This time of year is special to so many. Christmas and Hanukkah are two year-end celebrations that get a lot of attention. For the more economically observant of us, the year’s final Federal Reserve’s (the Fed) meeting is upon us. This year is a special meeting as Federal Reserve Chairman, Jerome Powell, has given us a peek of our present… quicker pace to removing its bond buying, a.k.a. tapering.
The Fed has two mandates; encourage job availability and control inflation. With a low unemployment rate and a large number of available jobs, the Fed is turning its full attention towards controlling inflation. This is done by raising interest rates (a.k.a. monetary tightening) to slow down spending. Higher rates translate to a higher goods and services’ prices as well as curtail business expansion efforts. For example, “more” car can be purchased (say a Lexus) with 0% financing as opposed to 4% financing (settling for a Toyota or keep driving your old car).
On the business front, higher interest rates have multiple impacts. First, consumers curb their spending, meaning companies have less sales and revenue. Second, the higher interest rates may cause a company to reconsider new projects and expansion plans. Lastly, the higher interest rates can squeeze margins and reduce earnings and profits. At the end of the day, stocks are driven by earnings, the profits generated by companies.
Interest rate exposure is often referred to a “cost of capital.” Many recent high-flying stocks have a very low cost of capital. Meaning, the money they borrowed to build their business came with minimal or no interest rate cost. Introducing higher interest rates (a.k.a. a higher cost of capital) often causes high flying stocks to trade at more reasonable levels. Hence, much of last week’s volatility was the market evaluating the cost of capital impact on business. Given the current week’s bounce back, the market is saying any cost of capital threat is recognized, but not immediately impactful.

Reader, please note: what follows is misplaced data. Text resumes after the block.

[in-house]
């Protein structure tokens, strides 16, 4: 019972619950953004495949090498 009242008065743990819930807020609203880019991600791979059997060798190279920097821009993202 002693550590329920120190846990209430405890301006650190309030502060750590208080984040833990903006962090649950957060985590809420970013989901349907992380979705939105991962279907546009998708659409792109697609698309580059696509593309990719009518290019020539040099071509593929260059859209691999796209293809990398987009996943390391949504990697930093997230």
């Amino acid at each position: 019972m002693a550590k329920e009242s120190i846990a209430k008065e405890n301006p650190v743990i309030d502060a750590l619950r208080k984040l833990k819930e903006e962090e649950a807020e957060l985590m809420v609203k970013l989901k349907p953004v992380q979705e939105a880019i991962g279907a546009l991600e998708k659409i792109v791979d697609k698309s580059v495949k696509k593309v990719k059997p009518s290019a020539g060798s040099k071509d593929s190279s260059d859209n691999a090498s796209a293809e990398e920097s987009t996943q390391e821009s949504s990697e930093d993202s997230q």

The cure for higher prices is higher prices. By raising interest rates (by extension, raising the cost of goods and services), spending is curbed and demand decreases resulting in lower prices, or at least mitigating price increases. Hence, the market’s belief that high inflation will not last is due to 1) expiring base effects, 2) resolution of supply chain mismatches (recent data indicates receding supply chain issues), and 3) the Fed’s action to control inflation. To be clear, sub-2% inflation of the 2010s is not a likely scenario, but mid-2% inflation beyond the current transition period is very likely.
Today’s chart indicates the expected path of interest rates by the Fed and the financial markets. Interestingly, the market is predicting the Fed will raise rates sooner and level off sooner than the Fed has communicated. Although the market believes the economy is in a good position, the economy may not be strong enough nor inflation high enough to justify higher rates. Given the recent Powell announcement and next week’s Fed meeting, the market seems to have a better stance on the Fed’s action than the Fed does, but time will tell.